At 2:52 am on 29 March, your dear grannie passed away peacefully in Hoping
At about 2 am on Monday the phone rang. In the past two years I have been scared to hear phone ringing after midnight. Over the phone I could hear my three sisters weeping.
Over the past months, actually, grannie often wanted me to stay longer every time I was leaving to go home. She warned that she could leave the world soon and would not be there to see me next time.
She twice asked me: "Let's shake hands" when I left her. I wanted to hug her, but she was frightened, as all her body and bones were too weak to stand my hugging. So I could only shake hands with her. I wish I had kissed her. She must have needed our embracing badly.
Yesterday, when your eldest aunt looked at all the clothes, things left
behind by grannie, she cried a lot. When your youngest aunt tried to soothe
her, both cried together.
I took the next coach to Taipei and saw her lying peacefully. I prayed and kissed her for the last time.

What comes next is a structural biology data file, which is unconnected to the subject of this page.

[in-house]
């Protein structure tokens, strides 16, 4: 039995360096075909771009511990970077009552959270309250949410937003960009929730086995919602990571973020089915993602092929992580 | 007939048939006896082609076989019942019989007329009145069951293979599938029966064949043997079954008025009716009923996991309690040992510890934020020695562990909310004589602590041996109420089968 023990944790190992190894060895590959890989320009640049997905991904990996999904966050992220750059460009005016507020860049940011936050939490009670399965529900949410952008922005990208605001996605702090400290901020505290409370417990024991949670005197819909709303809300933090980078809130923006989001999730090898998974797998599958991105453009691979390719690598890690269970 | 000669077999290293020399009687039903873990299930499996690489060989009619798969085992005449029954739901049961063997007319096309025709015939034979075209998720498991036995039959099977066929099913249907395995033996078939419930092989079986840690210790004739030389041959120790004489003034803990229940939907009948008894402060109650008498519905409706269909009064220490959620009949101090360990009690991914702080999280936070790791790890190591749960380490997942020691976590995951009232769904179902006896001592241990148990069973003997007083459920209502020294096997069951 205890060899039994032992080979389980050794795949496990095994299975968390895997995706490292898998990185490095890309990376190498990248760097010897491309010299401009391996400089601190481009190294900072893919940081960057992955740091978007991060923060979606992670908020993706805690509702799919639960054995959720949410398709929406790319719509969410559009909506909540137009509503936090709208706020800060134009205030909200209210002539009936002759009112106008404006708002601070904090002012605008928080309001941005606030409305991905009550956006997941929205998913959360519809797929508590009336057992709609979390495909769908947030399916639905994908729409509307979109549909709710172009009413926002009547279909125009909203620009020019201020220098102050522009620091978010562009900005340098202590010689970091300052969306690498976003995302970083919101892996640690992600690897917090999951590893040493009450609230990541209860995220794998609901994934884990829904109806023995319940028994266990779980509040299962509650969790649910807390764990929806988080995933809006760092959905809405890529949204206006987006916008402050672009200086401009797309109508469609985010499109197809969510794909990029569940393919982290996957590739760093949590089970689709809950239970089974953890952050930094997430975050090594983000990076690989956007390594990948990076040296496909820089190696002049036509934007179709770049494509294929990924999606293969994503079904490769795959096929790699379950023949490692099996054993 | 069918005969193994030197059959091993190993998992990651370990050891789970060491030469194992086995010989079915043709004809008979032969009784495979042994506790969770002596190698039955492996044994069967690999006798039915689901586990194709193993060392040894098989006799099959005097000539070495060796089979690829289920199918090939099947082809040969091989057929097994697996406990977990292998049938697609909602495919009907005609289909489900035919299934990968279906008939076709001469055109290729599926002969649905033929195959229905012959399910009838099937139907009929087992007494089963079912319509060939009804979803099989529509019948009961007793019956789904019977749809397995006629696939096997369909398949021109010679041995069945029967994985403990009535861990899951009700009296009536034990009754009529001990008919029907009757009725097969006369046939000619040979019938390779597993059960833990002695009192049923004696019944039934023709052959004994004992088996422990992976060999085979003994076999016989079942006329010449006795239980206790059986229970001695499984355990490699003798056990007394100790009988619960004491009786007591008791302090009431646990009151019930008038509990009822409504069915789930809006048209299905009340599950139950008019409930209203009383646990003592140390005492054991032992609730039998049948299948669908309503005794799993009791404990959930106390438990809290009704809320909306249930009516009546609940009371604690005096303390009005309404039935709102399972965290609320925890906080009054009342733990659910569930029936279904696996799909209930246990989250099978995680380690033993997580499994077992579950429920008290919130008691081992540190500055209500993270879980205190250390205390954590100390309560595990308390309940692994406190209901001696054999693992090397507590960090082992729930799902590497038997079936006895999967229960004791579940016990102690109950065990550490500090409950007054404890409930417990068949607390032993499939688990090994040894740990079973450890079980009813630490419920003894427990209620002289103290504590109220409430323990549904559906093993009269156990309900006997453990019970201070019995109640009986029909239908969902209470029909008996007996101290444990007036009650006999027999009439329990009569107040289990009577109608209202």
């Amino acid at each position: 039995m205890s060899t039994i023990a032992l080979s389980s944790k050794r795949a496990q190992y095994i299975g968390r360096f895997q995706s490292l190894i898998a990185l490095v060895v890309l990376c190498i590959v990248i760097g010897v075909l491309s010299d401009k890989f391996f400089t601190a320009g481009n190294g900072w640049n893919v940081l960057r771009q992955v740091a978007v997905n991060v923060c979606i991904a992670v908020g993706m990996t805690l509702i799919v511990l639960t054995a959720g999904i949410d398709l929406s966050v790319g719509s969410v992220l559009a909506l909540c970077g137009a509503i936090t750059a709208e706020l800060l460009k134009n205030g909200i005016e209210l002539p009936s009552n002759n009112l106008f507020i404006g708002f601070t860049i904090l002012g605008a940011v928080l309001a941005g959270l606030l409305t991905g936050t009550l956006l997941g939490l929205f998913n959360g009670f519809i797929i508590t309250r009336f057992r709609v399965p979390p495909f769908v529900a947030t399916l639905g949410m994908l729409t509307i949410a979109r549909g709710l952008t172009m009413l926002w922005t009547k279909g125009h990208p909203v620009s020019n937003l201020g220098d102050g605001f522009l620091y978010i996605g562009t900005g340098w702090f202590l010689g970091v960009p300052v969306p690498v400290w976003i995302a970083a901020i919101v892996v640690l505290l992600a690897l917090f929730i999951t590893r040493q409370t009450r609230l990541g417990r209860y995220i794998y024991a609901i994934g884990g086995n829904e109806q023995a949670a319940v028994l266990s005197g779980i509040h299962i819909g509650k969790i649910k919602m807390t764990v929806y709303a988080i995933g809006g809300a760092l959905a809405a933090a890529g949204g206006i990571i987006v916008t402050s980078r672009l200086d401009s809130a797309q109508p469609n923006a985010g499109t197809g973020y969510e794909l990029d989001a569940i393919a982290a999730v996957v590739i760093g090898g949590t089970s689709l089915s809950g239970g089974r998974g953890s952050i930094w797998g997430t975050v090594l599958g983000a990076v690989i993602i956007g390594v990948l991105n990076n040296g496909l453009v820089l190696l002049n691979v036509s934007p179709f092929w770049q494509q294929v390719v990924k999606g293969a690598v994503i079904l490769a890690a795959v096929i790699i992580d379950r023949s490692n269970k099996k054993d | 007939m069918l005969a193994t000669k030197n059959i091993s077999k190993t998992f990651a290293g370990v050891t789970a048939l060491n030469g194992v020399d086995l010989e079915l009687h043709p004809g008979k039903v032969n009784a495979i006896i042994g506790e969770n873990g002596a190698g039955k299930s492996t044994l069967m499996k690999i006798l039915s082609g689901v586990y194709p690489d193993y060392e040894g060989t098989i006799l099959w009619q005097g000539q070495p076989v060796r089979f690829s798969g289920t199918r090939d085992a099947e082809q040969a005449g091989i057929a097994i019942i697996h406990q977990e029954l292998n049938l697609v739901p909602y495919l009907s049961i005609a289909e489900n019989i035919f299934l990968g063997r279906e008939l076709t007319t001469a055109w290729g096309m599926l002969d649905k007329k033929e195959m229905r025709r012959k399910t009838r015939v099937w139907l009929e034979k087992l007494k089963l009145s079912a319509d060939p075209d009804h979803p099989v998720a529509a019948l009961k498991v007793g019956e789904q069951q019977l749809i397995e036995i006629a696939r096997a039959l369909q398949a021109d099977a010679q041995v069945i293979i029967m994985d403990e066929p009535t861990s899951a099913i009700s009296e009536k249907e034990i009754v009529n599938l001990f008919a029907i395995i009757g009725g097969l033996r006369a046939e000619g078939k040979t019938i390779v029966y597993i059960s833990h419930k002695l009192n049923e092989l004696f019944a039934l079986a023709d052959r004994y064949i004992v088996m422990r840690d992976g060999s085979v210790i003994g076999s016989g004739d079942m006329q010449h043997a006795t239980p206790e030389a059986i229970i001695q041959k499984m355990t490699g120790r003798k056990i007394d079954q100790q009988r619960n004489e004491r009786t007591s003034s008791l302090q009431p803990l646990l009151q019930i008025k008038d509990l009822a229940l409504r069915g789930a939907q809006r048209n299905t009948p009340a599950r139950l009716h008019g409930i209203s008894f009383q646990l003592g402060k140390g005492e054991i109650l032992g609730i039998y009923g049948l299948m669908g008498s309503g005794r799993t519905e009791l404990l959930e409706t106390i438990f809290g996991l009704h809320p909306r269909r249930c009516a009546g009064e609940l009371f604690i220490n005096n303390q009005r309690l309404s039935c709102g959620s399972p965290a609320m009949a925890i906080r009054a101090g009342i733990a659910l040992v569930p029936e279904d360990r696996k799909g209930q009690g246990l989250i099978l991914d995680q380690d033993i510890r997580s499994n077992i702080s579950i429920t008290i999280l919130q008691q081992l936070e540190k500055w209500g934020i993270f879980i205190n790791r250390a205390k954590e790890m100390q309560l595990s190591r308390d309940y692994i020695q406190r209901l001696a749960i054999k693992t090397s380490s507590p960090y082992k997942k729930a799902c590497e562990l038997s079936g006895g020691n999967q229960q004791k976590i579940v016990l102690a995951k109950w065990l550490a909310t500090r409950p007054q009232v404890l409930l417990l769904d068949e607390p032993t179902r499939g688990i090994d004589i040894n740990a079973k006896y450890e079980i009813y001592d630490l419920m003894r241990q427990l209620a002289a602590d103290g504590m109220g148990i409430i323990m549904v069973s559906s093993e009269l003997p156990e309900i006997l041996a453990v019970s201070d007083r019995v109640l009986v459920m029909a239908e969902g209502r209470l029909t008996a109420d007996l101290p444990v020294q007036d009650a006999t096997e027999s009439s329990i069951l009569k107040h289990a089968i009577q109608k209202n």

In Taipei we all thought of her hardships and hard times she had endured in the course of bringing us up.
In her later years she suffered illness painfully. She lost sight of
one eye completely while the other eye was no good either. She could not
hear well even with a hearing aid, and she lost all her appetite. She
did not like to go outdoors in the past year. The last time we ate out
together was a long time ago.
In Hsinchu, just beside late grandpa's tomb, she bought a piece of land and prepared a tomb for herself in 1997. She will be buried there when the memorial service ends.
There many things to be done, but this time your uncle (not the youngest one), who just returned from a trip to Japan, will help in Taipei.
1 April 2004 Thursday
My grandmother was 94 when she died. She outlived my grandfather by 8 years.
Last time I saw her was May 2002.
She wanted to give me her hand-made pajamas, sweaters, and other things, all of which were too small for me.
One of the things I enjoyed most whenever I visited her was to climb into her big bed and take out the photo albums behind it. I never got tired of flipping through the same photo albums and asking the same questions: Who is that? What is this cousin or that uncle doing now? Where are they?
She married young and raised six children, the eldest of whom was my dad. She was fond of telling stories of the earlier days in Shanghai.
I admired her value of her independence and privacy, to such an extent that she insisted on locking her door when she took a nap. She read newspapers everyday and had an inquisitive mind.
Life is short. It's later than you think. Cherish those you love.